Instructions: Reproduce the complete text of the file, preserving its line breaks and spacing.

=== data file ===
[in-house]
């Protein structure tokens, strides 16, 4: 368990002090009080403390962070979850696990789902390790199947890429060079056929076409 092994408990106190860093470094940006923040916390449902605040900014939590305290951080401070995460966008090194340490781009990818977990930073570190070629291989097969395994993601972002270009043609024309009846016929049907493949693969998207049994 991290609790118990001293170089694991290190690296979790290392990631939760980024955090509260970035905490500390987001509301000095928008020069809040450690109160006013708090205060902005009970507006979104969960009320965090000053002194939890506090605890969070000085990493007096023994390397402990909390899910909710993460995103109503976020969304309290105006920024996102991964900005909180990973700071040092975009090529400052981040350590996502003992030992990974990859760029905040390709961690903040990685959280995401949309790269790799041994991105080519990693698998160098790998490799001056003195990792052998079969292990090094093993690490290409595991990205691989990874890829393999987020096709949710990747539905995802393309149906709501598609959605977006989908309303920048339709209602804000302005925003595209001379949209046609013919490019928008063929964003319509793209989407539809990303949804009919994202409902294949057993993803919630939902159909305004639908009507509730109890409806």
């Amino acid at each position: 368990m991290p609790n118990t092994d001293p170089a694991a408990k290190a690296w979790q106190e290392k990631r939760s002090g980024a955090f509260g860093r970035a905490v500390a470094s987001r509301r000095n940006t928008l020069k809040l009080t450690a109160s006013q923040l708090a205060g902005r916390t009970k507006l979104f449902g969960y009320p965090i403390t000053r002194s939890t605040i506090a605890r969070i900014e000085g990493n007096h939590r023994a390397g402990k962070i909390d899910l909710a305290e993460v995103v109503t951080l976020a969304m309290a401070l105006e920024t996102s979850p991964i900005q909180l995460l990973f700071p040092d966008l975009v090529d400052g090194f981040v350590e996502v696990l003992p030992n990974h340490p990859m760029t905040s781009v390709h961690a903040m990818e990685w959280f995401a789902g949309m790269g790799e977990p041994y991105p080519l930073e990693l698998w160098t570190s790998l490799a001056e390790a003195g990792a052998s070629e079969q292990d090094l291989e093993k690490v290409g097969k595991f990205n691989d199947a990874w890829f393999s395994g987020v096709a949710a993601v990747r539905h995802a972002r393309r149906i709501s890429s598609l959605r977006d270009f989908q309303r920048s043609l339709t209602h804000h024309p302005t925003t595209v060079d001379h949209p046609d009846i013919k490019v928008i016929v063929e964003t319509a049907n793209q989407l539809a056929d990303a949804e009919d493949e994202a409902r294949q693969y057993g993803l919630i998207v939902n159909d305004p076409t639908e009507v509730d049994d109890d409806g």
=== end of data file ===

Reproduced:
[in-house]
């Protein structure tokens, strides 16, 4: 368990002090009080403390962070979850696990789902390790199947890429060079056929076409 092994408990106190860093470094940006923040916390449902605040900014939590305290951080401070995460966008090194340490781009990818977990930073570190070629291989097969395994993601972002270009043609024309009846016929049907493949693969998207049994 991290609790118990001293170089694991290190690296979790290392990631939760980024955090509260970035905490500390987001509301000095928008020069809040450690109160006013708090205060902005009970507006979104969960009320965090000053002194939890506090605890969070000085990493007096023994390397402990909390899910909710993460995103109503976020969304309290105006920024996102991964900005909180990973700071040092975009090529400052981040350590996502003992030992990974990859760029905040390709961690903040990685959280995401949309790269790799041994991105080519990693698998160098790998490799001056003195990792052998079969292990090094093993690490290409595991990205691989990874890829393999987020096709949710990747539905995802393309149906709501598609959605977006989908309303920048339709209602804000302005925003595209001379949209046609013919490019928008063929964003319509793209989407539809990303949804009919994202409902294949057993993803919630939902159909305004639908009507509730109890409806």
């Amino acid at each position: 368990m991290p609790n118990t092994d001293p170089a694991a408990k290190a690296w979790q106190e290392k990631r939760s002090g980024a955090f509260g860093r970035a905490v500390a470094s987001r509301r000095n940006t928008l020069k809040l009080t450690a109160s006013q923040l708090a205060g902005r916390t009970k507006l979104f449902g969960y009320p965090i403390t000053r002194s939890t605040i506090a605890r969070i900014e000085g990493n007096h939590r023994a390397g402990k962070i909390d899910l909710a305290e993460v995103v109503t951080l976020a969304m309290a401070l105006e920024t996102s979850p991964i900005q909180l995460l990973f700071p040092d966008l975009v090529d400052g090194f981040v350590e996502v696990l003992p030992n990974h340490p990859m760029t905040s781009v390709h961690a903040m990818e990685w959280f995401a789902g949309m790269g790799e977990p041994y991105p080519l930073e990693l698998w160098t570190s790998l490799a001056e390790a003195g990792a052998s070629e079969q292990d090094l291989e093993k690490v290409g097969k595991f990205n691989d199947a990874w890829f393999s395994g987020v096709a949710a993601v990747r539905h995802a972002r393309r149906i709501s890429s598609l959605r977006d270009f989908q309303r920048s043609l339709t209602h804000h024309p302005t925003t595209v060079d001379h949209p046609d009846i013919k490019v928008i016929v063929e964003t319509a049907n793209q989407l539809a056929d990303a949804e009919d493949e994202a409902r294949q693969y057993g993803l919630i998207v939902n159909d305004p076409t639908e009507v509730d049994d109890d409806g």